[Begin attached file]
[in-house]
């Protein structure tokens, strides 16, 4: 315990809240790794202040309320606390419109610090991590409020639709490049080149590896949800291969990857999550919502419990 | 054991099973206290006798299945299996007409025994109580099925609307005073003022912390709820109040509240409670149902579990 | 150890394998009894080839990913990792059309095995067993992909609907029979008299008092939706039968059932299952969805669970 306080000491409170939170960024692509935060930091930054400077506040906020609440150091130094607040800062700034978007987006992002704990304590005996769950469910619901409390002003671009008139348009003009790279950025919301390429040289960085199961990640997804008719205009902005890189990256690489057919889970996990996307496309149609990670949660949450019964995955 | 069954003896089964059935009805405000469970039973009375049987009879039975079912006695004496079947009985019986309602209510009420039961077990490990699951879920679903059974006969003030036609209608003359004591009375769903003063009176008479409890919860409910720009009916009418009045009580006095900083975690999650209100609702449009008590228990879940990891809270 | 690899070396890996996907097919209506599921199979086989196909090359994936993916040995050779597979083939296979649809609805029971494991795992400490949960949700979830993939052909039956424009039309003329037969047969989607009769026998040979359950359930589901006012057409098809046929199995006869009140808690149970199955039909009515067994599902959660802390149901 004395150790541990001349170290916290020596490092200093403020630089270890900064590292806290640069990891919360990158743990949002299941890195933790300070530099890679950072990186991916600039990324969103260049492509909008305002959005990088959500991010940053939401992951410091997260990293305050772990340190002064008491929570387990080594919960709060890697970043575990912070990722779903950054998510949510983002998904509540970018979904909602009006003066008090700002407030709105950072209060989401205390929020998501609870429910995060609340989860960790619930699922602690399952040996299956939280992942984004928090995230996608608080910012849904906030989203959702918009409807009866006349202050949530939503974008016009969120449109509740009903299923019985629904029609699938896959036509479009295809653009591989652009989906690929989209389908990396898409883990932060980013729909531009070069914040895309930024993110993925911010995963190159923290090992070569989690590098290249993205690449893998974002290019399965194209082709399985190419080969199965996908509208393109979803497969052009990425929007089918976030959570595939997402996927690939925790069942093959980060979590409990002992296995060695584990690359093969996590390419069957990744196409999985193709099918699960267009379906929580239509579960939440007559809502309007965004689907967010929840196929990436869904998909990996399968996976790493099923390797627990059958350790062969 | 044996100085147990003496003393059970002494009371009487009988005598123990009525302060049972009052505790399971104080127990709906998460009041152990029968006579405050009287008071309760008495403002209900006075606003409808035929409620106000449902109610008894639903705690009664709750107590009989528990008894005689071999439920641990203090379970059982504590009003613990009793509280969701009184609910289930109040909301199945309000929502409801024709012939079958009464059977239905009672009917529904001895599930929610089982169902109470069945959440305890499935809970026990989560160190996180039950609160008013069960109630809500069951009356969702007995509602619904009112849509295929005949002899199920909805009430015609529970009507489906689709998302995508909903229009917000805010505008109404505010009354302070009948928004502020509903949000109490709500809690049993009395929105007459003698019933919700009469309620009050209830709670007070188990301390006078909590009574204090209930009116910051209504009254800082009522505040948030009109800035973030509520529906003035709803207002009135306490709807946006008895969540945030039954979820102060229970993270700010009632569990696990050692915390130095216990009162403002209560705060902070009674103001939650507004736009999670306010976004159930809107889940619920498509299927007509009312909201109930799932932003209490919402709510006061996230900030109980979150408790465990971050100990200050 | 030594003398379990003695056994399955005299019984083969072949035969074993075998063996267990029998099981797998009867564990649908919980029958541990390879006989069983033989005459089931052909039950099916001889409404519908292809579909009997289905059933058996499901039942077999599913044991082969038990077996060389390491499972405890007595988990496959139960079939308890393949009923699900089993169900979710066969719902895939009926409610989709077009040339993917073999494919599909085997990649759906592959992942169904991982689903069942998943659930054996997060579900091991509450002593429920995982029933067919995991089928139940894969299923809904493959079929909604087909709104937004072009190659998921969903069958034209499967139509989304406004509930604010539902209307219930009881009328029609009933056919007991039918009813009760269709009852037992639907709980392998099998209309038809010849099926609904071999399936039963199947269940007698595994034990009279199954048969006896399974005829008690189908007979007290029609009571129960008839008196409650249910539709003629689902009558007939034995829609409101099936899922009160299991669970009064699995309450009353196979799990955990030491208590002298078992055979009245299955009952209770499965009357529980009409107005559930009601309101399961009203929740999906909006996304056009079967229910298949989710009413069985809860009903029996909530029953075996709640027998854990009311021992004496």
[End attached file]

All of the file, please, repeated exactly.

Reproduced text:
[in-house]
């Protein structure tokens, strides 16, 4: 315990809240790794202040309320606390419109610090991590409020639709490049080149590896949800291969990857999550919502419990 | 054991099973206290006798299945299996007409025994109580099925609307005073003022912390709820109040509240409670149902579990 | 150890394998009894080839990913990792059309095995067993992909609907029979008299008092939706039968059932299952969805669970 306080000491409170939170960024692509935060930091930054400077506040906020609440150091130094607040800062700034978007987006992002704990304590005996769950469910619901409390002003671009008139348009003009790279950025919301390429040289960085199961990640997804008719205009902005890189990256690489057919889970996990996307496309149609990670949660949450019964995955 | 069954003896089964059935009805405000469970039973009375049987009879039975079912006695004496079947009985019986309602209510009420039961077990490990699951879920679903059974006969003030036609209608003359004591009375769903003063009176008479409890919860409910720009009916009418009045009580006095900083975690999650209100609702449009008590228990879940990891809270 | 690899070396890996996907097919209506599921199979086989196909090359994936993916040995050779597979083939296979649809609805029971494991795992400490949960949700979830993939052909039956424009039309003329037969047969989607009769026998040979359950359930589901006012057409098809046929199995006869009140808690149970199955039909009515067994599902959660802390149901 004395150790541990001349170290916290020596490092200093403020630089270890900064590292806290640069990891919360990158743990949002299941890195933790300070530099890679950072990186991916600039990324969103260049492509909008305002959005990088959500991010940053939401992951410091997260990293305050772990340190002064008491929570387990080594919960709060890697970043575990912070990722779903950054998510949510983002998904509540970018979904909602009006003066008090700002407030709105950072209060989401205390929020998501609870429910995060609340989860960790619930699922602690399952040996299956939280992942984004928090995230996608608080910012849904906030989203959702918009409807009866006349202050949530939503974008016009969120449109509740009903299923019985629904029609699938896959036509479009295809653009591989652009989906690929989209389908990396898409883990932060980013729909531009070069914040895309930024993110993925911010995963190159923290090992070569989690590098290249993205690449893998974002290019399965194209082709399985190419080969199965996908509208393109979803497969052009990425929007089918976030959570595939997402996927690939925790069942093959980060979590409990002992296995060695584990690359093969996590390419069957990744196409999985193709099918699960267009379906929580239509579960939440007559809502309007965004689907967010929840196929990436869904998909990996399968996976790493099923390797627990059958350790062969 | 044996100085147990003496003393059970002494009371009487009988005598123990009525302060049972009052505790399971104080127990709906998460009041152990029968006579405050009287008071309760008495403002209900006075606003409808035929409620106000449902109610008894639903705690009664709750107590009989528990008894005689071999439920641990203090379970059982504590009003613990009793509280969701009184609910289930109040909301199945309000929502409801024709012939079958009464059977239905009672009917529904001895599930929610089982169902109470069945959440305890499935809970026990989560160190996180039950609160008013069960109630809500069951009356969702007995509602619904009112849509295929005949002899199920909805009430015609529970009507489906689709998302995508909903229009917000805010505008109404505010009354302070009948928004502020509903949000109490709500809690049993009395929105007459003698019933919700009469309620009050209830709670007070188990301390006078909590009574204090209930009116910051209504009254800082009522505040948030009109800035973030509520529906003035709803207002009135306490709807946006008895969540945030039954979820102060229970993270700010009632569990696990050692915390130095216990009162403002209560705060902070009674103001939650507004736009999670306010976004159930809107889940619920498509299927007509009312909201109930799932932003209490919402709510006061996230900030109980979150408790465990971050100990200050 | 030594003398379990003695056994399955005299019984083969072949035969074993075998063996267990029998099981797998009867564990649908919980029958541990390879006989069983033989005459089931052909039950099916001889409404519908292809579909009997289905059933058996499901039942077999599913044991082969038990077996060389390491499972405890007595988990496959139960079939308890393949009923699900089993169900979710066969719902895939009926409610989709077009040339993917073999494919599909085997990649759906592959992942169904991982689903069942998943659930054996997060579900091991509450002593429920995982029933067919995991089928139940894969299923809904493959079929909604087909709104937004072009190659998921969903069958034209499967139509989304406004509930604010539902209307219930009881009328029609009933056919007991039918009813009760269709009852037992639907709980392998099998209309038809010849099926609904071999399936039963199947269940007698595994034990009279199954048969006896399974005829008690189908007979007290029609009571129960008839008196409650249910539709003629689902009558007939034995829609409101099936899922009160299991669970009064699995309450009353196979799990955990030491208590002298078992055979009245299955009952209770499965009357529980009409107005559930009601309101399961009203929740999906909006996304056009079967229910298949989710009413069985809860009903029996909530029953075996709640027998854990009311021992004496």